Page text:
The Truth About Declawing Cats

cat claws declawingThe Truth About Declawing Cats

Why Do Cats Scratch?

Scratching is normal cat behavior. It isn't done to destroy a favorite chair or to get even. Cats scratch to remove the dead husks from their claws, mark territory, and stretch their muscles.

Cats are usually about 8 weeks old when they begin scratching. That's the ideal time to train kittens to use a scratching post and allow nail trims.

What is Declawing?

Too often, people think that declawing is a simple surgery that removes a cat's nails—the equivalent of having your fingernails trimmed.

Declawing traditionally involves the amputation of the last bone of each toe. If performed on a human, it would be like cutting off each finger at the last knuckle.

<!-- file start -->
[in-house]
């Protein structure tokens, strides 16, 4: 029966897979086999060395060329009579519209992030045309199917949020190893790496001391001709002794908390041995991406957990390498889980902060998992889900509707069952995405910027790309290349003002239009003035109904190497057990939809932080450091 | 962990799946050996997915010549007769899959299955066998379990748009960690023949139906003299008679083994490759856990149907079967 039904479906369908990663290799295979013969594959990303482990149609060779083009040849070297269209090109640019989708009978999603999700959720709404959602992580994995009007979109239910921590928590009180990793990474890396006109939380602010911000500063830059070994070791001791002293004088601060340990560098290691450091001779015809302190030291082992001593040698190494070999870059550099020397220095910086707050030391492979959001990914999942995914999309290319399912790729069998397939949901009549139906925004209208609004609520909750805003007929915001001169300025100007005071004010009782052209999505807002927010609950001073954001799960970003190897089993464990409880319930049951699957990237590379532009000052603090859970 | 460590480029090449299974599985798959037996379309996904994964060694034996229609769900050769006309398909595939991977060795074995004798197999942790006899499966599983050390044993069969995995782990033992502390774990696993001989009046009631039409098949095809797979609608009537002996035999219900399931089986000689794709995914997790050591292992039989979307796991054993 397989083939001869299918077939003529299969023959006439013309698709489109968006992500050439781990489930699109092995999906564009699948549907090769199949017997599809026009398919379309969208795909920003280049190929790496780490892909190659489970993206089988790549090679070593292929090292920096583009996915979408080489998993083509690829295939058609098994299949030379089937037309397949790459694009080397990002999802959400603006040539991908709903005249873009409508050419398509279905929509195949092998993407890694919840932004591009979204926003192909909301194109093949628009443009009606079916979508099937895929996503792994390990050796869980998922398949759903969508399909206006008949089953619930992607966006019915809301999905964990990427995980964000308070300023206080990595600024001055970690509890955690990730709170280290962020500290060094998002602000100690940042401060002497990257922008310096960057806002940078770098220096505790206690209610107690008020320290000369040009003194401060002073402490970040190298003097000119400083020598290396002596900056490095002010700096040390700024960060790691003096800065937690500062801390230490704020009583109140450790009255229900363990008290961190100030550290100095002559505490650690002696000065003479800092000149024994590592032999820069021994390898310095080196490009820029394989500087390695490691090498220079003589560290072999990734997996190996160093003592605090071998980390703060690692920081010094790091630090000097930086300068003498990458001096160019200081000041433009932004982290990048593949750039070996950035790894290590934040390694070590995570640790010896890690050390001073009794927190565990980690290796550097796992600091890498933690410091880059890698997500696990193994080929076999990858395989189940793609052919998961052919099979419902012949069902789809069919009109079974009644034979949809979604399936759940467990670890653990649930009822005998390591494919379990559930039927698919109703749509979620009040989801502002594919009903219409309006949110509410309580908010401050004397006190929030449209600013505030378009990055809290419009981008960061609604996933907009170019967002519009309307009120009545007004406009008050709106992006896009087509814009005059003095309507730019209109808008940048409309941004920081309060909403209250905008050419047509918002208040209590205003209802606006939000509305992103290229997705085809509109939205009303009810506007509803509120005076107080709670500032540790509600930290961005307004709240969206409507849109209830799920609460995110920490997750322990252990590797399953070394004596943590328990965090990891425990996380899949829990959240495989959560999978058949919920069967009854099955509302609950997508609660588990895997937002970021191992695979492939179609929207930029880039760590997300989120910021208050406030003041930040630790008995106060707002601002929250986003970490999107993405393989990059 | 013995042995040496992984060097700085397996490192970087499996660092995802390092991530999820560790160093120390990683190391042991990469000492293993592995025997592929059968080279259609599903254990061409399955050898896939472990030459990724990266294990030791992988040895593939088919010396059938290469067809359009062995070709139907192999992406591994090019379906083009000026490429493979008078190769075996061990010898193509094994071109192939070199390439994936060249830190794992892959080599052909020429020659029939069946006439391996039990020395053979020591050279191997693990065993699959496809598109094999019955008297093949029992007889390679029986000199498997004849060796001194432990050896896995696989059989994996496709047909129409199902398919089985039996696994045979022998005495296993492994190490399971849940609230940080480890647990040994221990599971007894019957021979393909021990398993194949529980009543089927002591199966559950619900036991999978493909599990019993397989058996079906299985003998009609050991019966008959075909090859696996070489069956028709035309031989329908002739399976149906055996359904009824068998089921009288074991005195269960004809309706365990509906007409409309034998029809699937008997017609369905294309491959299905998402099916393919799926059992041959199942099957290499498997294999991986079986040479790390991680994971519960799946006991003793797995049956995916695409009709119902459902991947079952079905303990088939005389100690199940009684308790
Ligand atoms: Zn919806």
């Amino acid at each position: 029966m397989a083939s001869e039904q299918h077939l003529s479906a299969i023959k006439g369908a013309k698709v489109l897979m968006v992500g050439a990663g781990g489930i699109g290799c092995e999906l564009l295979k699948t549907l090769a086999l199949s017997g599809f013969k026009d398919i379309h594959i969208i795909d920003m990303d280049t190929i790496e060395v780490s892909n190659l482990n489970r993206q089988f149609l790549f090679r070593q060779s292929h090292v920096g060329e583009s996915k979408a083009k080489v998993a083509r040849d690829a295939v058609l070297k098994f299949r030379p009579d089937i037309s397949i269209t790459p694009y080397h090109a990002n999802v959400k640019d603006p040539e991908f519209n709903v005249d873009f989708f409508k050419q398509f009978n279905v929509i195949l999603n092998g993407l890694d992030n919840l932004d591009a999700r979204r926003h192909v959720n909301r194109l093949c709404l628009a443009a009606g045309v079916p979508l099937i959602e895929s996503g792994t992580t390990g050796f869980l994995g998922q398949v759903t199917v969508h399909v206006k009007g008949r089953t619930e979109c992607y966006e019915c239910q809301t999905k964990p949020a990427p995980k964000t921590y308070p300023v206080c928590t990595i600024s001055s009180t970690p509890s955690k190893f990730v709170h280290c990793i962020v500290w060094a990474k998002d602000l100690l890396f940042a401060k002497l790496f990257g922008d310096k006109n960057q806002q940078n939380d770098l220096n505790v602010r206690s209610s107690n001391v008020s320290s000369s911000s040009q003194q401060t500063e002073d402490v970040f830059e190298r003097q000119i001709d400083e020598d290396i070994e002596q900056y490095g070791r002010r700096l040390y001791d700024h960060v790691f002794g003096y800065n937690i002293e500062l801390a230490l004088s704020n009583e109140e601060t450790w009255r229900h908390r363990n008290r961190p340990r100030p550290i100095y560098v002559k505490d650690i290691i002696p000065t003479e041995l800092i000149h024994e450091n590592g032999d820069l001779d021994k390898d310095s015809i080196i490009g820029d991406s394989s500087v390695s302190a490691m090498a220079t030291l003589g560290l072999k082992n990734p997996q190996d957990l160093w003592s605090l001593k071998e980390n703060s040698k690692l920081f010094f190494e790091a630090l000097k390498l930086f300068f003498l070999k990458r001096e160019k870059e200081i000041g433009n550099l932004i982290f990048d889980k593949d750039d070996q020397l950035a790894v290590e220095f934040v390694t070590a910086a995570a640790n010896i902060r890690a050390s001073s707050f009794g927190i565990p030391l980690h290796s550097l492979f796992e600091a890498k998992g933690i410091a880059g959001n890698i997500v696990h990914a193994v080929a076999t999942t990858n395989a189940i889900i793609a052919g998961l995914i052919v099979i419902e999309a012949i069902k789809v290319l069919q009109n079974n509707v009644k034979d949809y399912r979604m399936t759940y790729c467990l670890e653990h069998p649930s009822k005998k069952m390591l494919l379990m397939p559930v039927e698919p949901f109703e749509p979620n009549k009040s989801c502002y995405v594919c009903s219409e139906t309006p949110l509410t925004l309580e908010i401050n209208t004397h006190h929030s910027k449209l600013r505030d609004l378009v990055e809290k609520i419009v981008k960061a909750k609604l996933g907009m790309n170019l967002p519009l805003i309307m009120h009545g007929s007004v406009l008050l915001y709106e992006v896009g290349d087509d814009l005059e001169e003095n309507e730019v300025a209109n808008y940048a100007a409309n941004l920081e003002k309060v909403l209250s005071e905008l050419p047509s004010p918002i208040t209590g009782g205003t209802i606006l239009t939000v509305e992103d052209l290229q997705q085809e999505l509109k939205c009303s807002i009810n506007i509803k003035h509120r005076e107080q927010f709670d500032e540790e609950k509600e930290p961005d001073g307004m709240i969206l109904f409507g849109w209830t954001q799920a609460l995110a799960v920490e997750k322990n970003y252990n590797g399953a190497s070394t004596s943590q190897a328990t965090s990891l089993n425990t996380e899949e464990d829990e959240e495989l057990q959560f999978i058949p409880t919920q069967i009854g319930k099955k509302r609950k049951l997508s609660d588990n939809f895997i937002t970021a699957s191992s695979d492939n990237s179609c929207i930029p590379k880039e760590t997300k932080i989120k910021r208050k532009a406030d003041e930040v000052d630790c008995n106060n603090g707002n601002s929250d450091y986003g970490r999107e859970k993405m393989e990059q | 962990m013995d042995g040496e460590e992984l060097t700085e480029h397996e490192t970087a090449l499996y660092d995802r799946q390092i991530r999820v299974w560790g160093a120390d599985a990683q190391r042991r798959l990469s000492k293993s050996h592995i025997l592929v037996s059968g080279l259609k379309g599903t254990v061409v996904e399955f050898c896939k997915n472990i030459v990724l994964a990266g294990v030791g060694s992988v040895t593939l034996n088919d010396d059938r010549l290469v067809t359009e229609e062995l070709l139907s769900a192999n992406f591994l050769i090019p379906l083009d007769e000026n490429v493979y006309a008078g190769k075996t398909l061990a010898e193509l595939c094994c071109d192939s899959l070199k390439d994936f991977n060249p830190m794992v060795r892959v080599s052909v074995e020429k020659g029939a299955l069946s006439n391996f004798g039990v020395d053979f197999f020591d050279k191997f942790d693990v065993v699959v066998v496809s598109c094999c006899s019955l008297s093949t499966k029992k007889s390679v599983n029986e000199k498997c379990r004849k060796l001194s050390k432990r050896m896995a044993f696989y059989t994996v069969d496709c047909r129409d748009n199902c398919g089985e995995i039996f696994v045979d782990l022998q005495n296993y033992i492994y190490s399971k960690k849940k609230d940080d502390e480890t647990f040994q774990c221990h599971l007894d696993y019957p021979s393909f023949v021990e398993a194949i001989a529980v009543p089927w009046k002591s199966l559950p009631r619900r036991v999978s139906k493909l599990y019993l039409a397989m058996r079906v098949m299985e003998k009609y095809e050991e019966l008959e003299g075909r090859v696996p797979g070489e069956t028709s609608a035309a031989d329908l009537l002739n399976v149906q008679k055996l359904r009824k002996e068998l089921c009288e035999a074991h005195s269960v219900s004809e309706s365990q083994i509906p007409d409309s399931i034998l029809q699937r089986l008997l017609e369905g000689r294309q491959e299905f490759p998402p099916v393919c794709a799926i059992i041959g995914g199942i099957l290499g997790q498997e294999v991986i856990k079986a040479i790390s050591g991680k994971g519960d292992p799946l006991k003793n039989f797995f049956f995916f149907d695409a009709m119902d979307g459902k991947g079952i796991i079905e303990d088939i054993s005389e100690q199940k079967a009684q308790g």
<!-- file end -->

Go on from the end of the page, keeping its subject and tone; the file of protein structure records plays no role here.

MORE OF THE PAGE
It is an unnecessary surgery that provides no medical benefit to the cat.

Tips for Unwanted Scratching

  • Keep their claws trimmed to minimize damage to household items.
  • Provide stable scratching posts and boards around your home. Offer different materials like carpet, sisal, wood, and cardboard, as well as different styles (vertical and horizontal). Use toys and catnip to entice your cat to use the posts and boards.
  • Ask your veterinarian about soft plastic caps (like Soft Paws®) that are glued to the cat's nails. They need to be replaced about every six weeks.
  • Attach a special tape (like Sticky Paws®) to furniture to deter your cat from unwanted scratching.

For more information, please contact us.

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